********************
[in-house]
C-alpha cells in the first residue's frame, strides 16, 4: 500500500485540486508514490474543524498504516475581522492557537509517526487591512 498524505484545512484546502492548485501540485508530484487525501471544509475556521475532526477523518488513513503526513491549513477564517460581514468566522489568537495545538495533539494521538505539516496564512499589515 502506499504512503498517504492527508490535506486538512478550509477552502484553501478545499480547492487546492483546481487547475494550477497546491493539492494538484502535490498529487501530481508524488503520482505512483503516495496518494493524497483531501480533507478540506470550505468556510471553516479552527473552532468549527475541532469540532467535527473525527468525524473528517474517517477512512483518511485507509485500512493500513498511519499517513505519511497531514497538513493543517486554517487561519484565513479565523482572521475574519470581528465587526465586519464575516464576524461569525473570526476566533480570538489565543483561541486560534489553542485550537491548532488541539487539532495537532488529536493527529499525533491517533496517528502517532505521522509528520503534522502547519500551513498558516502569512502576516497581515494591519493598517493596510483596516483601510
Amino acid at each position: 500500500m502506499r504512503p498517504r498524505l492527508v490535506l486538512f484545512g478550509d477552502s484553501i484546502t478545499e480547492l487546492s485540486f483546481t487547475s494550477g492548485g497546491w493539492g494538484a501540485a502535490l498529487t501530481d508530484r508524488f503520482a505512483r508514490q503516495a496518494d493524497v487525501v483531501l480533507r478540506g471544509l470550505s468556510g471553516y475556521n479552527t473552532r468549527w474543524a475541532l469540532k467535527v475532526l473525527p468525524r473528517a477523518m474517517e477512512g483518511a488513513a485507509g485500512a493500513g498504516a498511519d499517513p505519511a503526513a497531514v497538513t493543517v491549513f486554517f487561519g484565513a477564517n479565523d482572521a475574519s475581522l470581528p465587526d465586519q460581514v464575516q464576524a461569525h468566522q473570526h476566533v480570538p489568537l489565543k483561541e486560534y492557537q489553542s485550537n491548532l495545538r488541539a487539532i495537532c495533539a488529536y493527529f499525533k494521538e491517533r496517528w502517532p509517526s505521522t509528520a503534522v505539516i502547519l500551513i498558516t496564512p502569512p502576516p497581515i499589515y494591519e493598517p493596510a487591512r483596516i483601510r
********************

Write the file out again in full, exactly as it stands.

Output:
[in-house]
C-alpha cells in the first residue's frame, strides 16, 4: 500500500485540486508514490474543524498504516475581522492557537509517526487591512 498524505484545512484546502492548485501540485508530484487525501471544509475556521475532526477523518488513513503526513491549513477564517460581514468566522489568537495545538495533539494521538505539516496564512499589515 502506499504512503498517504492527508490535506486538512478550509477552502484553501478545499480547492487546492483546481487547475494550477497546491493539492494538484502535490498529487501530481508524488503520482505512483503516495496518494493524497483531501480533507478540506470550505468556510471553516479552527473552532468549527475541532469540532467535527473525527468525524473528517474517517477512512483518511485507509485500512493500513498511519499517513505519511497531514497538513493543517486554517487561519484565513479565523482572521475574519470581528465587526465586519464575516464576524461569525473570526476566533480570538489565543483561541486560534489553542485550537491548532488541539487539532495537532488529536493527529499525533491517533496517528502517532505521522509528520503534522502547519500551513498558516502569512502576516497581515494591519493598517493596510483596516483601510
Amino acid at each position: 500500500m502506499r504512503p498517504r498524505l492527508v490535506l486538512f484545512g478550509d477552502s484553501i484546502t478545499e480547492l487546492s485540486f483546481t487547475s494550477g492548485g497546491w493539492g494538484a501540485a502535490l498529487t501530481d508530484r508524488f503520482a505512483r508514490q503516495a496518494d493524497v487525501v483531501l480533507r478540506g471544509l470550505s468556510g471553516y475556521n479552527t473552532r468549527w474543524a475541532l469540532k467535527v475532526l473525527p468525524r473528517a477523518m474517517e477512512g483518511a488513513a485507509g485500512a493500513g498504516a498511519d499517513p505519511a503526513a497531514v497538513t493543517v491549513f486554517f487561519g484565513a477564517n479565523d482572521a475574519s475581522l470581528p465587526d465586519q460581514v464575516q464576524a461569525h468566522q473570526h476566533v480570538p489568537l489565543k483561541e486560534y492557537q489553542s485550537n491548532l495545538r488541539a487539532i495537532c495533539a488529536y493527529f499525533k494521538e491517533r496517528w502517532p509517526s505521522t509528520a503534522v505539516i502547519l500551513i498558516t496564512p502569512p502576516p497581515i499589515y494591519e493598517p493596510a487591512r483596516i483601510r